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Defining Customer Service: The Customer’s Perception Is Our Reality

by William F. Orilio, MHS / September 2004
You might not be able to define service, but you know it when you find it, and so do our customers. Countless seminars, books, and articles have been written on the subject of service. Every company touts service as its goal, but as Melvin N. Barrington from the Department of Hotel Research, Travel and Administration of the University of South Carolina acknowledged, “Service is an elusive concept which is extremely difficult to measure and evaluate.“Service is elusive and intangible but it is the life’s blood of the restaurant industry so we must ask ourselves, “What is customer service?” In today’s competitive marketplace service is the most important thing a company has to sell. It truly makes the difference when two businesses have the same product. If service was just smiling or getting food onto the table on time it would be difficult enough, but we know it is much more complex than that.

We’ve been told over and over, every time we come in contact with a customer, that we make a good impression or a bad one for the organization we represent. The gurus have taught us that these are called the “moments of truth”. That being the case, the first moment of truth takes place with a genuine and personal touch as soon as the guest walks in the front door. This sets the tone for the rest of the experience, and if it gets even better, the dining experience will be unforgettable.

If you consider the effect that one person can have on the entire experience, and multiply that by a dozen or more employees, the moments of truth have increased exponentially. The first rule of service is simply to find the right people with the right attitude, and then teach them the rest. Let’s face it, serving techniques can be taught; sophistication has to be acquired. It baffles me that during the interview process more employers don’t ask prospective employees what they think customer service means.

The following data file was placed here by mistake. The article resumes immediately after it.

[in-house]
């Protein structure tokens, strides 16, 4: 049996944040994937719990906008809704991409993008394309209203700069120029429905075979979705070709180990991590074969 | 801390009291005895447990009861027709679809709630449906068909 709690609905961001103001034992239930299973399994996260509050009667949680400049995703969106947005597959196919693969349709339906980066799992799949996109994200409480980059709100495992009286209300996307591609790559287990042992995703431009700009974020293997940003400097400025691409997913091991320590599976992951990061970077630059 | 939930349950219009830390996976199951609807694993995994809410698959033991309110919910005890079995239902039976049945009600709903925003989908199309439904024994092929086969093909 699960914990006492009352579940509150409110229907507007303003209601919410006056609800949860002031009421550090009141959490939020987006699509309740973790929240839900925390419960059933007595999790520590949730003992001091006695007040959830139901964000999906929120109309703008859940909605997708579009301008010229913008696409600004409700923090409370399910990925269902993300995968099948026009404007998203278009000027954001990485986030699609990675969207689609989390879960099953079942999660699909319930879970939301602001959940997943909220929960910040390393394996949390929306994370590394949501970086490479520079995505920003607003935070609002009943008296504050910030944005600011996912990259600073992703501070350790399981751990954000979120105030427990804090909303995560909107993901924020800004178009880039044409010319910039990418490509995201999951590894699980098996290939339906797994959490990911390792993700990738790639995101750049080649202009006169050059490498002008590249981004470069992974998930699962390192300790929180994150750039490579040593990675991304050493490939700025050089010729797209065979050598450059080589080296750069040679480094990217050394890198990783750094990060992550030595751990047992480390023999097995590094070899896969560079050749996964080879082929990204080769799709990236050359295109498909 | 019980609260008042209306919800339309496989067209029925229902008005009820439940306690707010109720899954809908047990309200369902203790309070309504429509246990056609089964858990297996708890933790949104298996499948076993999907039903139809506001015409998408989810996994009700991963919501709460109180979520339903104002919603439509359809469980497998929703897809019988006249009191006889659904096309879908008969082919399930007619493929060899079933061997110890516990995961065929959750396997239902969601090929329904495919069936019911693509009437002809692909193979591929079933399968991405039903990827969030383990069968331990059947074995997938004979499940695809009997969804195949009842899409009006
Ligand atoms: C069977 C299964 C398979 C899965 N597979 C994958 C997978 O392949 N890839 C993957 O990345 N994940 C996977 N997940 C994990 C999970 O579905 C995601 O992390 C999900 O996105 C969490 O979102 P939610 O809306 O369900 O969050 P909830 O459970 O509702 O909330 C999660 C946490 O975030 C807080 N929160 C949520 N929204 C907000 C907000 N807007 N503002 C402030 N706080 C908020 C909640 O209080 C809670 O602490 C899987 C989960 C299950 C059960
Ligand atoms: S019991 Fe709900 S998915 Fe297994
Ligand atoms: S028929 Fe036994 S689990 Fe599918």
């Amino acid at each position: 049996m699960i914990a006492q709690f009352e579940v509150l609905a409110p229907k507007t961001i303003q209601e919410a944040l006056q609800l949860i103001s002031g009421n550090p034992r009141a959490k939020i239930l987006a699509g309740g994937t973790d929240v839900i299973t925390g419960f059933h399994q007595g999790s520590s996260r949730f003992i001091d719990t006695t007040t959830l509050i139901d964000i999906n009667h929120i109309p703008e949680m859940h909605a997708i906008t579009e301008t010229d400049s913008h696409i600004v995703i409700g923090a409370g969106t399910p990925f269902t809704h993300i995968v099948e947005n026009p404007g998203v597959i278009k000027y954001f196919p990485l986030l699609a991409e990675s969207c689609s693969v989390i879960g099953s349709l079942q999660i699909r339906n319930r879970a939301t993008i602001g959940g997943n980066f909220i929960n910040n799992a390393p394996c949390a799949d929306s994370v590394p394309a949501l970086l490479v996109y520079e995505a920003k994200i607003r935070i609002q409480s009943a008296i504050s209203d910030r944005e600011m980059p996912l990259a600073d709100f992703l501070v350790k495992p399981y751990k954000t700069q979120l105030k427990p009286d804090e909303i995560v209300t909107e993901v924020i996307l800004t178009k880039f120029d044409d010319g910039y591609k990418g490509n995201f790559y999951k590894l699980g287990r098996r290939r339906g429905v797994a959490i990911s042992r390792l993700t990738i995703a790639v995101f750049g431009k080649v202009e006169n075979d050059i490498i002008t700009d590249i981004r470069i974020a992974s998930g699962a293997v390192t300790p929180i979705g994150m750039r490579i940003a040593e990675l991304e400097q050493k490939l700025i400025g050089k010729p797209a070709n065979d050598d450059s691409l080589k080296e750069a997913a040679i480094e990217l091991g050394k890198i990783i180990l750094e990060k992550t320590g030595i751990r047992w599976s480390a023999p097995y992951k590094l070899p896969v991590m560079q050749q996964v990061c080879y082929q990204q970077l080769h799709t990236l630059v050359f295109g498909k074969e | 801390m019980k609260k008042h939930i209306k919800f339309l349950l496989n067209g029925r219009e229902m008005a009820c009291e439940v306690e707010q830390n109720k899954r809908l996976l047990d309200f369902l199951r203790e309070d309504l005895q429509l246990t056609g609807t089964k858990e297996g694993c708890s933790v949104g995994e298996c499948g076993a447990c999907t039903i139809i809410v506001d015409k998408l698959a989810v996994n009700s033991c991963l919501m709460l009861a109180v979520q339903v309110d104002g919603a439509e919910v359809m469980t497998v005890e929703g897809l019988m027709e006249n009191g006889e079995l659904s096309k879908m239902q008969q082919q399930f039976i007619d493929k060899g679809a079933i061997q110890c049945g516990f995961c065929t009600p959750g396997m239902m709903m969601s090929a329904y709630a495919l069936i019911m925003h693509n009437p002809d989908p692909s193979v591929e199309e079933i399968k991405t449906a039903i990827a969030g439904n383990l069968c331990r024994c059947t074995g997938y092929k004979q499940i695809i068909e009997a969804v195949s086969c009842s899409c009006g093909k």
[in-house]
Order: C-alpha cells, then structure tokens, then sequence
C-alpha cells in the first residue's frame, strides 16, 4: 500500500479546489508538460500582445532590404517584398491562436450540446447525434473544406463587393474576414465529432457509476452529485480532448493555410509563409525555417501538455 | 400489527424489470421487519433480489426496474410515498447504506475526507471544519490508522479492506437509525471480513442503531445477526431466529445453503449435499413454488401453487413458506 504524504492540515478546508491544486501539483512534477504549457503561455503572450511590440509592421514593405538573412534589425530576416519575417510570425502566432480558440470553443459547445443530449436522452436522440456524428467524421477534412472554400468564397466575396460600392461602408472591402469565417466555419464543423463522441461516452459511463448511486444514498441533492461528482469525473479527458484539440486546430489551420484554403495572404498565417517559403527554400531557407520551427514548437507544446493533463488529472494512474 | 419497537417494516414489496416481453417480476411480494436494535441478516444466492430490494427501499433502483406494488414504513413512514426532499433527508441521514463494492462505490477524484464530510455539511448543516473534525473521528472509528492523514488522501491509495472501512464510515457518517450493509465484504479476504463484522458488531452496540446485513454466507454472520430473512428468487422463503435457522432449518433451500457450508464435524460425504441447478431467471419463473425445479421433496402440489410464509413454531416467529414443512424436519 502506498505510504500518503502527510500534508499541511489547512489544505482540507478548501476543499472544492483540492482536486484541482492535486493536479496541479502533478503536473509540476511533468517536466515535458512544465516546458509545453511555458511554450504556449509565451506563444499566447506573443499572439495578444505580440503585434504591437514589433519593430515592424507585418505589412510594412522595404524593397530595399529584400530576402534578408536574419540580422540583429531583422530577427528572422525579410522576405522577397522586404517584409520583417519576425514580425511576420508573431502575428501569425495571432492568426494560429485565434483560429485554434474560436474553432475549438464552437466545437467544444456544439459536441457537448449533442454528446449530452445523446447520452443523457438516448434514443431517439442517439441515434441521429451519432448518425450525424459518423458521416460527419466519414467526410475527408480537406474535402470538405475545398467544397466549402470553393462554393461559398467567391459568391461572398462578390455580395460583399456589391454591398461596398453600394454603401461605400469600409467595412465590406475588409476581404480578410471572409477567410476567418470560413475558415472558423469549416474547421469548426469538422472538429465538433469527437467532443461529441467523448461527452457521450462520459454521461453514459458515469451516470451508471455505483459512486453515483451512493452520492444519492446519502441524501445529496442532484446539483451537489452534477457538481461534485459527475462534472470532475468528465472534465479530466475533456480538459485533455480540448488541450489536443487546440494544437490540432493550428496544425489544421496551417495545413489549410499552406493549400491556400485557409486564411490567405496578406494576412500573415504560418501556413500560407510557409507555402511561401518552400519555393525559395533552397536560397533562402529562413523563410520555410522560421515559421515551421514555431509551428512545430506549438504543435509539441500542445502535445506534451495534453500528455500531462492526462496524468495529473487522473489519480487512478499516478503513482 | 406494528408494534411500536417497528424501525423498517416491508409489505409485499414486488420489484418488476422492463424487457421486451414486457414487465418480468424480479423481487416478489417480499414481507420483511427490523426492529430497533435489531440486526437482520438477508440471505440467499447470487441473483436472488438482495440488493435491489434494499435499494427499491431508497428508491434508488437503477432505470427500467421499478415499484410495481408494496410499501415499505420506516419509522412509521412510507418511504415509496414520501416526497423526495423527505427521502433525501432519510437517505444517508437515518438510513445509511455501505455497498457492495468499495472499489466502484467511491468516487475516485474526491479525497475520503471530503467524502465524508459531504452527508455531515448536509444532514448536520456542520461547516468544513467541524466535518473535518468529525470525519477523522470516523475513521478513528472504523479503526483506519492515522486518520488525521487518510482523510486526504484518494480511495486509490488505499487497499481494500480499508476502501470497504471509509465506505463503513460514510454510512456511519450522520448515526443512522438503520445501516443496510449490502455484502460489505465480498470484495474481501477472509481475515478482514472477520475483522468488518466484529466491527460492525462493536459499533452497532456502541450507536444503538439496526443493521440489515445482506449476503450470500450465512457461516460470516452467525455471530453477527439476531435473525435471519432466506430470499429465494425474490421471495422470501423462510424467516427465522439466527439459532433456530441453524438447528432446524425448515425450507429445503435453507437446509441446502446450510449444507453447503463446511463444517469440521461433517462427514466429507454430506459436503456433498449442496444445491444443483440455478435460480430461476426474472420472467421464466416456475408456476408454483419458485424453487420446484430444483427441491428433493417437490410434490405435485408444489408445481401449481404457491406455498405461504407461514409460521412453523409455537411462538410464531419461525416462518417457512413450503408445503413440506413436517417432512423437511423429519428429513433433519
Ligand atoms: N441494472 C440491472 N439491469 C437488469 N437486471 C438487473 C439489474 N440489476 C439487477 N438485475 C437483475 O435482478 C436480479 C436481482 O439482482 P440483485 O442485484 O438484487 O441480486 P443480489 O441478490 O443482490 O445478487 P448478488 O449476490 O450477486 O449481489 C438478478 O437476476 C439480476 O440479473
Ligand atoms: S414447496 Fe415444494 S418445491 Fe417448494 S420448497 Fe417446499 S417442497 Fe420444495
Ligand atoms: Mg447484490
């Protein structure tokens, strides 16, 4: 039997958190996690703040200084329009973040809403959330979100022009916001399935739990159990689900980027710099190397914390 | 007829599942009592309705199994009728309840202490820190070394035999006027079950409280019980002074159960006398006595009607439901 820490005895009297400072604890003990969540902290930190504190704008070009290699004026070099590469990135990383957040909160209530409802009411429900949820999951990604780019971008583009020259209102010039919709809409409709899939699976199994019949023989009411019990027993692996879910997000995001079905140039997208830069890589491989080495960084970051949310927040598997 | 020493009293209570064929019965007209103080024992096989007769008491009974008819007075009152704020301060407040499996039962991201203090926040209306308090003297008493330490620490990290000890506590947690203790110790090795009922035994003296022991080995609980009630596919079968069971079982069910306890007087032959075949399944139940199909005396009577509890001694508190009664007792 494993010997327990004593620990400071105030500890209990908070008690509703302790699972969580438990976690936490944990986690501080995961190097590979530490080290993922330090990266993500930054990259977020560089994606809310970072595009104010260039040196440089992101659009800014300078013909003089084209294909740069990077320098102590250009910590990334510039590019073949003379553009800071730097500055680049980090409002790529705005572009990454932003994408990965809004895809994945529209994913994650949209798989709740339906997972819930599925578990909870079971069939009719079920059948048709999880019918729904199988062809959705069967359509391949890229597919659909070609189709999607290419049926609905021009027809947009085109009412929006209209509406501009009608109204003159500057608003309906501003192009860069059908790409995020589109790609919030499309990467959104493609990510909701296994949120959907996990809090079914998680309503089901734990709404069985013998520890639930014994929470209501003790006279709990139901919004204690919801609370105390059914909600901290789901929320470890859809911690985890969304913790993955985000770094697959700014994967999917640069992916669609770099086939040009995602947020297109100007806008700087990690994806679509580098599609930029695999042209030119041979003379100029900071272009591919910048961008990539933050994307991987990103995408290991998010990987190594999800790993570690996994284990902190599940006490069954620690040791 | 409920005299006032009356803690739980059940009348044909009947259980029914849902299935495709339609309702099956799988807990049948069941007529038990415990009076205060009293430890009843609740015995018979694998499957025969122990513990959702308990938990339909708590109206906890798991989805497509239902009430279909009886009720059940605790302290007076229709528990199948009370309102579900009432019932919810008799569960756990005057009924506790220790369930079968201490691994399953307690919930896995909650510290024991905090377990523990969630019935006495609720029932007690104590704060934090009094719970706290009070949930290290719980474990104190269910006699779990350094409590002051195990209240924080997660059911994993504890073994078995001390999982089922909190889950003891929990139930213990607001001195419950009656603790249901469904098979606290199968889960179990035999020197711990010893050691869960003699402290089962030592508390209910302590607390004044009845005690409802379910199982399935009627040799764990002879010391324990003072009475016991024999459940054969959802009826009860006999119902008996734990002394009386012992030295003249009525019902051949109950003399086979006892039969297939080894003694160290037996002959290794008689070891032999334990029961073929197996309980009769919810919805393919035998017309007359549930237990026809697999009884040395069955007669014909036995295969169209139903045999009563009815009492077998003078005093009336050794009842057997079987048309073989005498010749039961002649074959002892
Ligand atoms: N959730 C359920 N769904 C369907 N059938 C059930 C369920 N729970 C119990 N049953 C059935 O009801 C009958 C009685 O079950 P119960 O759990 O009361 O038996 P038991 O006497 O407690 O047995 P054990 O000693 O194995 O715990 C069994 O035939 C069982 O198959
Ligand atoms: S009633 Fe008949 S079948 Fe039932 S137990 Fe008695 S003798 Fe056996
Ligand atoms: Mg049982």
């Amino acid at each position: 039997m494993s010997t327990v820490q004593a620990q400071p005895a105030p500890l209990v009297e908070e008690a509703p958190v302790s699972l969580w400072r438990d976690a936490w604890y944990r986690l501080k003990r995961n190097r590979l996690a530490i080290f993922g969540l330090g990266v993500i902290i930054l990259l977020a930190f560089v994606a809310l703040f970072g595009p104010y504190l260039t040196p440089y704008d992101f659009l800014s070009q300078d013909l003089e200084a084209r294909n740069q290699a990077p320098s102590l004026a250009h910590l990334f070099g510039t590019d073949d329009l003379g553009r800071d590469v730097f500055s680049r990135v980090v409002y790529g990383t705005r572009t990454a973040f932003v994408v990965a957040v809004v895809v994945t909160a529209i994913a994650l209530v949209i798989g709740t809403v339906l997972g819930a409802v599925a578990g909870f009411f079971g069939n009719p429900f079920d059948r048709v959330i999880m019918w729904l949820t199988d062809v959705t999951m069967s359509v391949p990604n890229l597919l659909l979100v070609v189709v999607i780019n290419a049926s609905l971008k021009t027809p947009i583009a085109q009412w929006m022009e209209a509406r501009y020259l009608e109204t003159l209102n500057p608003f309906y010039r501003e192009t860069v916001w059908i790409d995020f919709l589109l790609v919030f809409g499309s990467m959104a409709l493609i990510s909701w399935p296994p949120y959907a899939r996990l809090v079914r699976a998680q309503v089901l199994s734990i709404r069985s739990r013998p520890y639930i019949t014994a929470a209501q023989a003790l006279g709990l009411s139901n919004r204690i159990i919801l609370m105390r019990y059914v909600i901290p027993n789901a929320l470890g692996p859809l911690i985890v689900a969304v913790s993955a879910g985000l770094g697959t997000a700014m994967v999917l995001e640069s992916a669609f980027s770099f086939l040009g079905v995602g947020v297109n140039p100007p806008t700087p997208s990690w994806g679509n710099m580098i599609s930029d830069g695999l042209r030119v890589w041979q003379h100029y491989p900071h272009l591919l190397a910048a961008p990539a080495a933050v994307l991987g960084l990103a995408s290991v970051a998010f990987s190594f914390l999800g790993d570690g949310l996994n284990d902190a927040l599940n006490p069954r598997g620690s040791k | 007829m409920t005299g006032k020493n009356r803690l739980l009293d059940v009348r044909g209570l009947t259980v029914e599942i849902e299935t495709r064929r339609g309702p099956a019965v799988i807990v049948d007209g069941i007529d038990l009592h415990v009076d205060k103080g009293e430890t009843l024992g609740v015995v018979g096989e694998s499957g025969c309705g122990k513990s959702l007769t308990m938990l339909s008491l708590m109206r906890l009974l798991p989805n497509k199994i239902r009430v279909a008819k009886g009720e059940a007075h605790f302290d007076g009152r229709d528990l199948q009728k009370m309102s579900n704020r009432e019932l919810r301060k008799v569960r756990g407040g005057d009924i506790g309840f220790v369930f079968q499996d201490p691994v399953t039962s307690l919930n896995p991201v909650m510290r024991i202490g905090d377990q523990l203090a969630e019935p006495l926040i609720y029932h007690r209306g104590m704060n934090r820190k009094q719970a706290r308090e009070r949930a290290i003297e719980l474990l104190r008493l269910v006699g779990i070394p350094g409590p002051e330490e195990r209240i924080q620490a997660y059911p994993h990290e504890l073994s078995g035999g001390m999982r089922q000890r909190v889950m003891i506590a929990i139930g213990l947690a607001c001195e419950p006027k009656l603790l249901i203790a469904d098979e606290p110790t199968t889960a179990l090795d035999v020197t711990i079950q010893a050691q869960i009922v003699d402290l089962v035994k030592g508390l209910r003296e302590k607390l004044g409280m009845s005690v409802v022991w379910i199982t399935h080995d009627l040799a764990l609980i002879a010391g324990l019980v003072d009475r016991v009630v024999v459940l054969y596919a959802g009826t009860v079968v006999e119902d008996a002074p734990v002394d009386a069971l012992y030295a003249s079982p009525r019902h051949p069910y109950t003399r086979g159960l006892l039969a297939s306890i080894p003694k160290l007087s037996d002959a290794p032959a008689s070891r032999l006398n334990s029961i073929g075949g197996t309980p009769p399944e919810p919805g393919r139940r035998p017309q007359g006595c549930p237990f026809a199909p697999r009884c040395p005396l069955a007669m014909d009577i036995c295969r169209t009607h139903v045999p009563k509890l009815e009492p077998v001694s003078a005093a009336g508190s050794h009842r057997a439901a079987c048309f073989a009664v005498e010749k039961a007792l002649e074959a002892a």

Customer service is difficult to explain, and difficult to understand. The people who know best what customer service is, are customers, because they are the ones who know what they want. And because they are the ones who know what they want, it is the customers we should be listening to. Simply by accommodating the requests of your customers you create a demanding customer. And a demanding customer is not a bad customer. When you accommodate requests and your demanding customers go to another property, they’ll be disappointed if they don’t get the service equal to what you have created. Hence, demanding customers equal profits.

As we continue to try to define customer service we find that there are some basic truths. To understand those truths you have to realize that customer service has to always be defined from the customer’s perspective, not the operator’s. In fact, we need to remember, the customer’s perception is our reality.


We all know that successful service is not a one-time event; you have to work hard at it. It is only as good as your last encounter. It is a production and it goes on stage every day at the same time, and it’s live. There’s no practicing; there’s no rehearsing.

William Orilio is CEO of GRANTHAM, ORILIO & ASSOCIATES INC., a San Diego based hospitality consulting company, which specializes in “Mystery Shopping”. He has been the publisher of “HOSPITALITY INDUSTRY REPORT” for 9 years and has taught restaurant and hotel management at San Diego Mesa College for 19 years. For more information or a free subscription to the monthly newsletter call 800-711-7776 or go to

Ambiance at your restaurant can be overwhelmingly beautiful and your food delicious, but when service suffers the dining experience will be mediocre at best. The importance of customer service is forever clear: even the most delicious lobster isn’t good when service is poor, because poor service leaves a bad taste in your mouth.

I know not all chefs and chef owners will agree with this statement, but I’m a firm believer that a good server can save a bad meal, but a great entrée can’t bail out a bad server. In my many years in the industry I’ve found that when I took care of customers extremely well and made them a focal point, profit inevidently flowed.

Executives around the world recognize service as the most important tool a company can use to differentiate itself from the competition. Therefore, they also realize that the most important people in any company are those who provide service. J.W. Marriott Jr. said, “Service people are the most important ones in the organization. Without them there is no product, no sale, and no profit. Indeed, they are the product. Service is and should be a high calling.”